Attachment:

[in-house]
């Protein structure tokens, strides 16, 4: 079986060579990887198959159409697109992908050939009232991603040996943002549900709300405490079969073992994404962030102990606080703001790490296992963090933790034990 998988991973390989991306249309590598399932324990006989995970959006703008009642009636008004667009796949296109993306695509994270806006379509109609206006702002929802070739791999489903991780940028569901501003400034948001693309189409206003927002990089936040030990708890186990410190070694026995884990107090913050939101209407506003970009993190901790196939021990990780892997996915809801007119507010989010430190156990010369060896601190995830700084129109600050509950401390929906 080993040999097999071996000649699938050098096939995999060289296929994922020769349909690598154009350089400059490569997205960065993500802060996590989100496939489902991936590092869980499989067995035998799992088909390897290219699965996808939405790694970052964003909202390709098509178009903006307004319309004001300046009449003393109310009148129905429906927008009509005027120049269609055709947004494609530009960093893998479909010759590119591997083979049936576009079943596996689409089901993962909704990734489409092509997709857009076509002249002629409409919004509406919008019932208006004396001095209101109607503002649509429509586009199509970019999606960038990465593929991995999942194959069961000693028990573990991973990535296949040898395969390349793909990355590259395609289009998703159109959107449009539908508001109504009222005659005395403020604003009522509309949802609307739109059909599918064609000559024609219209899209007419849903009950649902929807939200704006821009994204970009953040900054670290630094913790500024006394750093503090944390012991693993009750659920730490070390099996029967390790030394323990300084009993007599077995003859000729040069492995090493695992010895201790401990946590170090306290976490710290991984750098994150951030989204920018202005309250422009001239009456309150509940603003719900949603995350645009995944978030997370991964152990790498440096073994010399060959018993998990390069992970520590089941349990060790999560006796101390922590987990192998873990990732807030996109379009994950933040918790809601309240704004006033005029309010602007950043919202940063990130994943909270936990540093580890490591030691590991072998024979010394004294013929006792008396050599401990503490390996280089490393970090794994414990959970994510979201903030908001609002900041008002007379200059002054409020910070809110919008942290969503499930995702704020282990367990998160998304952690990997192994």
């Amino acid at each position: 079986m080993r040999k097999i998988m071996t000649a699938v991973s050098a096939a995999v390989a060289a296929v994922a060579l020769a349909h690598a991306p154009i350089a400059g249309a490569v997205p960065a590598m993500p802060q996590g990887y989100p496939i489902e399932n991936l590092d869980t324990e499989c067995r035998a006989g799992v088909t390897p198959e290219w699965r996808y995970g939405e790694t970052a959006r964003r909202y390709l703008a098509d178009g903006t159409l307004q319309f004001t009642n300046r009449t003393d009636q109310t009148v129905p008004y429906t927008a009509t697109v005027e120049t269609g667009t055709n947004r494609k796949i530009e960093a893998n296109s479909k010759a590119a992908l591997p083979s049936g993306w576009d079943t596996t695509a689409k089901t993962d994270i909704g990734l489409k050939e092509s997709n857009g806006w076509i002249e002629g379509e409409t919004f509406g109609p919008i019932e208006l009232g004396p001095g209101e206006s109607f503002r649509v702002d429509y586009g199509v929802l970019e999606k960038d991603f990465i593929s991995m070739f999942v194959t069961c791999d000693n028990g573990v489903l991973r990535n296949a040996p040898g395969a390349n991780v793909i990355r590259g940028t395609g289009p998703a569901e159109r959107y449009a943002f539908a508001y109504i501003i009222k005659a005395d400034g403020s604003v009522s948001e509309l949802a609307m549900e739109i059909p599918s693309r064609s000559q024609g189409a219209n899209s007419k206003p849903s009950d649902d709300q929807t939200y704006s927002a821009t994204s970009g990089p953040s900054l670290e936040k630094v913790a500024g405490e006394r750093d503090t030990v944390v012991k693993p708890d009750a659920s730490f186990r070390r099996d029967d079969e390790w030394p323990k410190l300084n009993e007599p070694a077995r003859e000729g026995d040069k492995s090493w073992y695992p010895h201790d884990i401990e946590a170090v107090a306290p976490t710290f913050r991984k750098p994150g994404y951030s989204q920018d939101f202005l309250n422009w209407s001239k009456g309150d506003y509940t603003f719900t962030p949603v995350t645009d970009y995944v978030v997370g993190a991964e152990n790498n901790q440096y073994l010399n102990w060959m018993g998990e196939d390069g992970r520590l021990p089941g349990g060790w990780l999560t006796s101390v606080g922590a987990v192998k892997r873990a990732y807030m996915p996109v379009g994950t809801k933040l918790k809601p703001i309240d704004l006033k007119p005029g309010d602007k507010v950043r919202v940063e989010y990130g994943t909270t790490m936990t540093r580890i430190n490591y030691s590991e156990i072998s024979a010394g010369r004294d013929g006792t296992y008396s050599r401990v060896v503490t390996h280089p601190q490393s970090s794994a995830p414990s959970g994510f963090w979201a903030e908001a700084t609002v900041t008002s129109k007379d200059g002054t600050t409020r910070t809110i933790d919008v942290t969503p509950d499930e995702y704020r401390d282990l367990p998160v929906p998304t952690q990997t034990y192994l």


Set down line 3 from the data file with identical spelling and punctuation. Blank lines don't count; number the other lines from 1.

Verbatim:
């Amino acid at each position: 079986m080993r040999k097999i998988m071996t000649a699938v991973s050098a096939a995999v390989a060289a296929v994922a060579l020769a349909h690598a991306p154009i350089a400059g249309a490569v997205p960065a590598m993500p802060q996590g990887y989100p496939i489902e399932n991936l590092d869980t324990e499989c067995r035998a006989g799992v088909t390897p198959e290219w699965r996808y995970g939405e790694t970052a959006r964003r909202y390709l703008a098509d178009g903006t159409l307004q319309f004001t009642n300046r009449t003393d009636q109310t009148v129905p008004y429906t927008a009509t697109v005027e120049t269609g667009t055709n947004r494609k796949i530009e960093a893998n296109s479909k010759a590119a992908l591997p083979s049936g993306w576009d079943t596996t695509a689409k089901t993962d994270i909704g990734l489409k050939e092509s997709n857009g806006w076509i002249e002629g379509e409409t919004f509406g109609p919008i019932e208006l009232g004396p001095g209101e206006s109607f503002r649509v702002d429509y586009g199509v929802l970019e999606k960038d991603f990465i593929s991995m070739f999942v194959t069961c791999d000693n028990g573990v489903l991973r990535n296949a040996p040898g395969a390349n991780v793909i990355r590259g940028t395609g289009p998703a569901e159109r959107y449009a943002f539908a508001y109504i501003i009222k005659a005395d400034g403020s604003v009522s948001e509309l949802a609307m549900e739109i059909p599918s693309r064609s000559q024609g189409a219209n899209s007419k206003p849903s009950d649902d709300q929807t939200y704006s927002a821009t994204s970009g990089p953040s900054l670290e936040k630094v913790a500024g405490e006394r750093d503090t030990v944390v012991k693993p708890d009750a659920s730490f186990r070390r099996d029967d079969e390790w030394p323990k410190l300084n009993e007599p070694a077995r003859e000729g026995d040069k492995s090493w073992y695992p010895h201790d884990i401990e946590a170090v107090a306290p976490t710290f913050r991984k750098p994150g994404y951030s989204q920018d939101f202005l309250n422009w209407s001239k009456g309150d506003y509940t603003f719900t962030p949603v995350t645009d970009y995944v978030v997370g993190a991964e152990n790498n901790q440096y073994l010399n102990w060959m018993g998990e196939d390069g992970r520590l021990p089941g349990g060790w990780l999560t006796s101390v606080g922590a987990v192998k892997r873990a990732y807030m996915p996109v379009g994950t809801k933040l918790k809601p703001i309240d704004l006033k007119p005029g309010d602007k507010v950043r919202v940063e989010y990130g994943t909270t790490m936990t540093r580890i430190n490591y030691s590991e156990i072998s024979a010394g010369r004294d013929g006792t296992y008396s050599r401990v060896v503490t390996h280089p601190q490393s970090s794994a995830p414990s959970g994510f963090w979201a903030e908001a700084t609002v900041t008002s129109k007379d200059g002054t600050t409020r910070t809110i933790d919008v942290t969503p509950d499930e995702y704020r401390d282990l367990p998160v929906p998304t952690q990997t034990y192994l």